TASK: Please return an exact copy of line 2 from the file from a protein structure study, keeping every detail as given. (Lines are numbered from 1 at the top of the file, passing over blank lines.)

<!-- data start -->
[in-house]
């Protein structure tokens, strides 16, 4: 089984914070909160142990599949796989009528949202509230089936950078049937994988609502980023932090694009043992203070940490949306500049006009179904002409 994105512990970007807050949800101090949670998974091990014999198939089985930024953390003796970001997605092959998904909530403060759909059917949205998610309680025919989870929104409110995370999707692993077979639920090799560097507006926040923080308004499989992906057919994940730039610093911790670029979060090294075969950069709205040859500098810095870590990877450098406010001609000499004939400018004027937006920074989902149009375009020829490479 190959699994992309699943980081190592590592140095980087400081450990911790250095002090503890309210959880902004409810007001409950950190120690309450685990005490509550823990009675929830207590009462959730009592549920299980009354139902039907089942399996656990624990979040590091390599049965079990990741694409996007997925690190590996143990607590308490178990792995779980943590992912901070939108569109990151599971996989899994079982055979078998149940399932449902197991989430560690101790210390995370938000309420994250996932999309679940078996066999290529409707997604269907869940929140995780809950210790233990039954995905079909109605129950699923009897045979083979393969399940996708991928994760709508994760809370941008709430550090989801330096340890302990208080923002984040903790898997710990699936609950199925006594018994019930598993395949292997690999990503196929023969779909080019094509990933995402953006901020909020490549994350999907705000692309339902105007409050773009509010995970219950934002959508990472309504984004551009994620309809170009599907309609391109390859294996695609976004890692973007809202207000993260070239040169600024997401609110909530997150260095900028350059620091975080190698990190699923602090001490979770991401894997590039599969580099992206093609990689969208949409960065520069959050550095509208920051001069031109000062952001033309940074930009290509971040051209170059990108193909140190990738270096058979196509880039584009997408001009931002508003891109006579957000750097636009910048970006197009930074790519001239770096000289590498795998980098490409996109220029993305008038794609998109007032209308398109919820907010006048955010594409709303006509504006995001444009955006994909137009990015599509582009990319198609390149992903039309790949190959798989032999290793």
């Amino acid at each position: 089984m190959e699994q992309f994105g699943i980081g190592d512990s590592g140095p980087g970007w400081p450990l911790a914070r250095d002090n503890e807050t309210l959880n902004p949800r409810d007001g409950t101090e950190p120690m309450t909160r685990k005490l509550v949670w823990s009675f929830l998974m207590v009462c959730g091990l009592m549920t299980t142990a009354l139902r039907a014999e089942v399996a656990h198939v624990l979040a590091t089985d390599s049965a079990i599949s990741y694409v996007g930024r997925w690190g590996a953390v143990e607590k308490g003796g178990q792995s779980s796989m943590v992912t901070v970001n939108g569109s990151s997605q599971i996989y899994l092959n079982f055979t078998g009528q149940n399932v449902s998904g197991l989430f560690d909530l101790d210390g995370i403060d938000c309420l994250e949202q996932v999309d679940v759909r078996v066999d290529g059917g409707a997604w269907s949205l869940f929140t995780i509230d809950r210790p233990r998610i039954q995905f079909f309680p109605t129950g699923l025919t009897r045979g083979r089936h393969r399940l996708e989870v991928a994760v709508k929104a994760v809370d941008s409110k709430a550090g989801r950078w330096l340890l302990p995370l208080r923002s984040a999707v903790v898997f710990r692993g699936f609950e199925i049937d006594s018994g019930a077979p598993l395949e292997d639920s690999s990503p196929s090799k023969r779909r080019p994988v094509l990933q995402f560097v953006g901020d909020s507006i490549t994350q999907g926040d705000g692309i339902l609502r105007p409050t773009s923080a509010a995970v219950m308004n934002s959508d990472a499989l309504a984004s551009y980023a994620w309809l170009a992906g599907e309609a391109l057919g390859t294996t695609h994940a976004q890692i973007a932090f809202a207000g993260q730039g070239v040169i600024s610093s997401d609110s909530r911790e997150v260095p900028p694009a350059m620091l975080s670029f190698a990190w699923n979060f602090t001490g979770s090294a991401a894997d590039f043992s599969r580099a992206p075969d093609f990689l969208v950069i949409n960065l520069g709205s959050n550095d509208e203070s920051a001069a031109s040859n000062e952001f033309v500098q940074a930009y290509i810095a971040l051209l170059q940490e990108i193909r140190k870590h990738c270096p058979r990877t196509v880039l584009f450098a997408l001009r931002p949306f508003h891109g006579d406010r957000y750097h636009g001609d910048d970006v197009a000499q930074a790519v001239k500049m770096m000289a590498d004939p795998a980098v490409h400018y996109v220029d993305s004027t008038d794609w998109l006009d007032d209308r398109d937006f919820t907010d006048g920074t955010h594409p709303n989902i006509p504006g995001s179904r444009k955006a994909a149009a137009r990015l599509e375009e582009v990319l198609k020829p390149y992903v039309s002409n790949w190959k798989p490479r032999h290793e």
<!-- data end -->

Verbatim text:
């Protein structure tokens, strides 16, 4: 089984914070909160142990599949796989009528949202509230089936950078049937994988609502980023932090694009043992203070940490949306500049006009179904002409 994105512990970007807050949800101090949670998974091990014999198939089985930024953390003796970001997605092959998904909530403060759909059917949205998610309680025919989870929104409110995370999707692993077979639920090799560097507006926040923080308004499989992906057919994940730039610093911790670029979060090294075969950069709205040859500098810095870590990877450098406010001609000499004939400018004027937006920074989902149009375009020829490479 190959699994992309699943980081190592590592140095980087400081450990911790250095002090503890309210959880902004409810007001409950950190120690309450685990005490509550823990009675929830207590009462959730009592549920299980009354139902039907089942399996656990624990979040590091390599049965079990990741694409996007997925690190590996143990607590308490178990792995779980943590992912901070939108569109990151599971996989899994079982055979078998149940399932449902197991989430560690101790210390995370938000309420994250996932999309679940078996066999290529409707997604269907869940929140995780809950210790233990039954995905079909109605129950699923009897045979083979393969399940996708991928994760709508994760809370941008709430550090989801330096340890302990208080923002984040903790898997710990699936609950199925006594018994019930598993395949292997690999990503196929023969779909080019094509990933995402953006901020909020490549994350999907705000692309339902105007409050773009509010995970219950934002959508990472309504984004551009994620309809170009599907309609391109390859294996695609976004890692973007809202207000993260070239040169600024997401609110909530997150260095900028350059620091975080190698990190699923602090001490979770991401894997590039599969580099992206093609990689969208949409960065520069959050550095509208920051001069031109000062952001033309940074930009290509971040051209170059990108193909140190990738270096058979196509880039584009997408001009931002508003891109006579957000750097636009910048970006197009930074790519001239770096000289590498795998980098490409996109220029993305008038794609998109007032209308398109919820907010006048955010594409709303006509504006995001444009955006994909137009990015599509582009990319198609390149992903039309790949190959798989032999290793």